Dental materials have shifted over the past decade from what had traditionally been used for many years. Metal-based restorations are declining in use and being replaced by ceramics and resins for fixed-prosthetic applications. Additionally, when restoring endodontically treated teeth, metal-based posts (cast and prefabricated) have predominantly been replaced by fiber-based posts. This shift in materials has created some challenges with luting the post or restoration to the tooth structure. What was used in the past is contraindicated with these newer materials. Some clinical applications require bonding the restorative material to the tooth. This cannot be achieved with traditional cements, such as zinc polycarboxylate, zinc phosphate, and zinc oxide eugenol (ZOE). These cements do work well with metal, but they do not achieve an adhesive bond to the crown or tooth structure that is found with resin-based cements.
Figure 1: EsteCem II Shear bond strength to dentin comparing light-cure to self-cure modes (Kurokawa, Miyazaki, et al. Nihon University, The 145th Meeting of the Japanese Society of Conservative Dentistry, 2016)
Dual-cure resin cements have become the go-to, as they work with multiple substrates and allow one to limit how many different materials are needed to provide restorative care. The key to using this type of cement is moisture control. Whereas traditional cements and glass ionomers will tolerate some residual fluid on the preparation, resin cements—as with all bonding procedures—require a relatively dry field to adhere properly. We do not want the tooth desiccated, but no pooled moisture is ideal to achieve the desired adhesion. An additional benefit to this class of cements is their dual curability. This quality allows us to light cure what can be visualized (crown margins), and the resin cement that is not accessible to the light will undergo self-cure, ensuring that no cement is left uncured.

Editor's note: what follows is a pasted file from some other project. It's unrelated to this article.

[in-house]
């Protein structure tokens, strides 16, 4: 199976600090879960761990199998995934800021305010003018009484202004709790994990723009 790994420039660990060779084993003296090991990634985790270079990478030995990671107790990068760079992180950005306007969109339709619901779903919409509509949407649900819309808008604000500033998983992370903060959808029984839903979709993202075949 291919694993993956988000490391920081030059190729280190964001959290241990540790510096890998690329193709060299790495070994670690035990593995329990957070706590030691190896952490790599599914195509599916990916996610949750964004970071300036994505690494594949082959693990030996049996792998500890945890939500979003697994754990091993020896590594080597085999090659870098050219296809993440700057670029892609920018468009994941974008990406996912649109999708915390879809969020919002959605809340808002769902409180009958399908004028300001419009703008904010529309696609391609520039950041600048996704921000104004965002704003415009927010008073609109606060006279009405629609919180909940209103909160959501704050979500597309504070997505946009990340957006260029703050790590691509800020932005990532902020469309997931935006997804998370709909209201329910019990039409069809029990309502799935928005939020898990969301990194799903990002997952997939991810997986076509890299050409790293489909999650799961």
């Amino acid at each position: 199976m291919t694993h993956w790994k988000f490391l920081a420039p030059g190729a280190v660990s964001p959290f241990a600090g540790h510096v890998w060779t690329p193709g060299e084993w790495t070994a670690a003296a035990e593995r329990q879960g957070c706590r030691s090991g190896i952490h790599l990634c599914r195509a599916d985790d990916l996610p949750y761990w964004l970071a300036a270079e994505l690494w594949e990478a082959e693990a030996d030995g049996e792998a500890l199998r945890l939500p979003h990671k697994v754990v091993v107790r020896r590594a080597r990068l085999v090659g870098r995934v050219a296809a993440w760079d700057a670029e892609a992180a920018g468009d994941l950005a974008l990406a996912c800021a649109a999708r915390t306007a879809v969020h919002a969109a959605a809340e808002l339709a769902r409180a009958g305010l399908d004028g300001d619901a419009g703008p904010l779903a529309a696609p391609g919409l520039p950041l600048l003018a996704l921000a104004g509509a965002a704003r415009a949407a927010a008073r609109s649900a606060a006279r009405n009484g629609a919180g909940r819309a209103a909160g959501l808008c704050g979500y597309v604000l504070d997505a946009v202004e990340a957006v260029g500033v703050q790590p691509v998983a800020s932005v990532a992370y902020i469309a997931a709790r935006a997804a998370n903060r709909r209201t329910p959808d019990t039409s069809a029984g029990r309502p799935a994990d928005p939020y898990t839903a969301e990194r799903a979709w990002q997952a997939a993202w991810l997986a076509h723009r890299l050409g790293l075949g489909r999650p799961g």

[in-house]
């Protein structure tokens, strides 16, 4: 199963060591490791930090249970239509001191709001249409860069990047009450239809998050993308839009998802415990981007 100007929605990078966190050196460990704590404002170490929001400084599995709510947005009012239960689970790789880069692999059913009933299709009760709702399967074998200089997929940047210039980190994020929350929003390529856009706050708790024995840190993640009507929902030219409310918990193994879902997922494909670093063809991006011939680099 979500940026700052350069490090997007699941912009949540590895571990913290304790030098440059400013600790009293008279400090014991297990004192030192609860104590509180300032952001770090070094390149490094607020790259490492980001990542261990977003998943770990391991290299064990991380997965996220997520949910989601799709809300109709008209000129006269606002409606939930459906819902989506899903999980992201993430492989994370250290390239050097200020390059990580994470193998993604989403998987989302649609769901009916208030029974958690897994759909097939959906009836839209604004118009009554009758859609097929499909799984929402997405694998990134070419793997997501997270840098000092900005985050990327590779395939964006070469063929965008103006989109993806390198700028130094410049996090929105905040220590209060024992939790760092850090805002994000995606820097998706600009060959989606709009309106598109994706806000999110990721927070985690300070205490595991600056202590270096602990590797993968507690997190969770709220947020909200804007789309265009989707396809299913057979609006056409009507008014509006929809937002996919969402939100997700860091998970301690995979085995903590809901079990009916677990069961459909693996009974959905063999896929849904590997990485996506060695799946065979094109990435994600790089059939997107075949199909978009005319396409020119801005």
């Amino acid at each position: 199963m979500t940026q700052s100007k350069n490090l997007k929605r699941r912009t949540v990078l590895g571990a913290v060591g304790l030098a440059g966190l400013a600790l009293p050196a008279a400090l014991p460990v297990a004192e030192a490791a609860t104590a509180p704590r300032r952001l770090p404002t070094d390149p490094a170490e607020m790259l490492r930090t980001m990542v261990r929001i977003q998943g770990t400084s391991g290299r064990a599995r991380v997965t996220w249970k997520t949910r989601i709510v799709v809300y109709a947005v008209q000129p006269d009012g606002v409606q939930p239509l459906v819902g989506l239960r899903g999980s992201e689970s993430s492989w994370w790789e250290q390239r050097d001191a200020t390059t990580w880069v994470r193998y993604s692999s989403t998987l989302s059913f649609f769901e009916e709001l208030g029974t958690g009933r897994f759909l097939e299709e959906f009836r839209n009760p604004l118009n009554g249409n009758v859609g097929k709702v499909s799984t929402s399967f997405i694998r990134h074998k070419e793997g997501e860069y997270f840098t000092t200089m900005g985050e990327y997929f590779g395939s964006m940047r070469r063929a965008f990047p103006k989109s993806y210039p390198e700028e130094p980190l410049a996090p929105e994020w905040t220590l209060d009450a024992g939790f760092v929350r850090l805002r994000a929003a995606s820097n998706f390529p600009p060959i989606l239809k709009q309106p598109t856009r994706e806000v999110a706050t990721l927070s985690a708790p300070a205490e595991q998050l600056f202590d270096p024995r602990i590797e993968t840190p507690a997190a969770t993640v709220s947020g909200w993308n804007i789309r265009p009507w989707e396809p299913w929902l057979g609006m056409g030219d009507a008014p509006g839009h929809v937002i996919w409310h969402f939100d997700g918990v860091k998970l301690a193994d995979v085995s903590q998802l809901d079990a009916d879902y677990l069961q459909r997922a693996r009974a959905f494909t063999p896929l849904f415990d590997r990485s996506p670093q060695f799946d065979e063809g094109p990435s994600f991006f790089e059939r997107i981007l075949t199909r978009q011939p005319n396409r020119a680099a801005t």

This is particularly important in two commonly encountered clinical situations. When metal- or zirconia-based restorations are being luted, no light can penetrate the majority of the restoration (metal-based crowns), or light levels may not be adequate to fully cure a light-curable-only resin (zirconia crowns). Also, when luting a post into an endodontically treated tooth, light will not be able to reach any resin below 4 mm to 5 mm from the top of the visible tooth. This will potentially cause the post/core to dislodge under function, because the apical portion was not cured.
Figure 2: EsteCem II comparison of tensile strength of self-etch versus total-etch on enamel and dentin over periods of time (Data courtesy of Tokuyama R&D)
Dual-cure resin cements allow the practitioner to light-cure the occlusion and the margins that are accessible to the light, while also allowing the remaining cement to self-cure. I am currently using EsteCem II (Tokuyama Dental America, Inc.) in my practice, as it exemplifies the key features I’ll be discussing. The cement demonstrates similar shear bond strengths in self-cure and light-cure mode (figure 1). The nearly equal bond strength allows flexibility between light permissible (lithium disilicate) and nonlight permissible (zirconia) restoratives as previously mentioned.